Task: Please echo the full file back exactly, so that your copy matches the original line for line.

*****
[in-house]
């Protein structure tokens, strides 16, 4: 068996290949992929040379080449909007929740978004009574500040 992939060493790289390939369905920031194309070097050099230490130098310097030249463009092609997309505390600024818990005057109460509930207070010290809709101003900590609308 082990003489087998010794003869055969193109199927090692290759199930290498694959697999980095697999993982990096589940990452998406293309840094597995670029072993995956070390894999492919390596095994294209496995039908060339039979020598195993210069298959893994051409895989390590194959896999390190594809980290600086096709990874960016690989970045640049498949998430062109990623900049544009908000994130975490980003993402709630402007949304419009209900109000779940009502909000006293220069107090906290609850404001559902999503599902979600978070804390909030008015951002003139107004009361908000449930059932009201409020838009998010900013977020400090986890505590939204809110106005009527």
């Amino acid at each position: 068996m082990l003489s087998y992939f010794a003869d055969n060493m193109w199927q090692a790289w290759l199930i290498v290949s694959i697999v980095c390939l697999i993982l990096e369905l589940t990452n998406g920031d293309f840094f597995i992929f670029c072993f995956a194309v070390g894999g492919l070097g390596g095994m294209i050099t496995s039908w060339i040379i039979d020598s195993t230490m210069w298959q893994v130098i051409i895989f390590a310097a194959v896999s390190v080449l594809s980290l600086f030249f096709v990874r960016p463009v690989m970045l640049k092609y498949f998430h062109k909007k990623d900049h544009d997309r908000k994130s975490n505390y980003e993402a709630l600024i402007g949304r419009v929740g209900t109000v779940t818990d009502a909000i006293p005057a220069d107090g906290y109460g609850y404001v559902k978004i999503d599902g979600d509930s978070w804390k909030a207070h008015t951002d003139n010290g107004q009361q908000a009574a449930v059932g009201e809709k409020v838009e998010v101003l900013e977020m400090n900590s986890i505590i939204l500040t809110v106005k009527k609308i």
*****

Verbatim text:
[in-house]
């Protein structure tokens, strides 16, 4: 068996290949992929040379080449909007929740978004009574500040 992939060493790289390939369905920031194309070097050099230490130098310097030249463009092609997309505390600024818990005057109460509930207070010290809709101003900590609308 082990003489087998010794003869055969193109199927090692290759199930290498694959697999980095697999993982990096589940990452998406293309840094597995670029072993995956070390894999492919390596095994294209496995039908060339039979020598195993210069298959893994051409895989390590194959896999390190594809980290600086096709990874960016690989970045640049498949998430062109990623900049544009908000994130975490980003993402709630402007949304419009209900109000779940009502909000006293220069107090906290609850404001559902999503599902979600978070804390909030008015951002003139107004009361908000449930059932009201409020838009998010900013977020400090986890505590939204809110106005009527």
């Amino acid at each position: 068996m082990l003489s087998y992939f010794a003869d055969n060493m193109w199927q090692a790289w290759l199930i290498v290949s694959i697999v980095c390939l697999i993982l990096e369905l589940t990452n998406g920031d293309f840094f597995i992929f670029c072993f995956a194309v070390g894999g492919l070097g390596g095994m294209i050099t496995s039908w060339i040379i039979d020598s195993t230490m210069w298959q893994v130098i051409i895989f390590a310097a194959v896999s390190v080449l594809s980290l600086f030249f096709v990874r960016p463009v690989m970045l640049k092609y498949f998430h062109k909007k990623d900049h544009d997309r908000k994130s975490n505390y980003e993402a709630l600024i402007g949304r419009v929740g209900t109000v779940t818990d009502a909000i006293p005057a220069d107090g906290y109460g609850y404001v559902k978004i999503d599902g979600d509930s978070w804390k909030a207070h008015t951002d003139n010290g107004q009361q908000a009574a449930v059932g009201e809709k409020v838009e998010v101003l900013e977020m400090n900590s986890i505590i939204l500040t809110v106005k009527k609308i």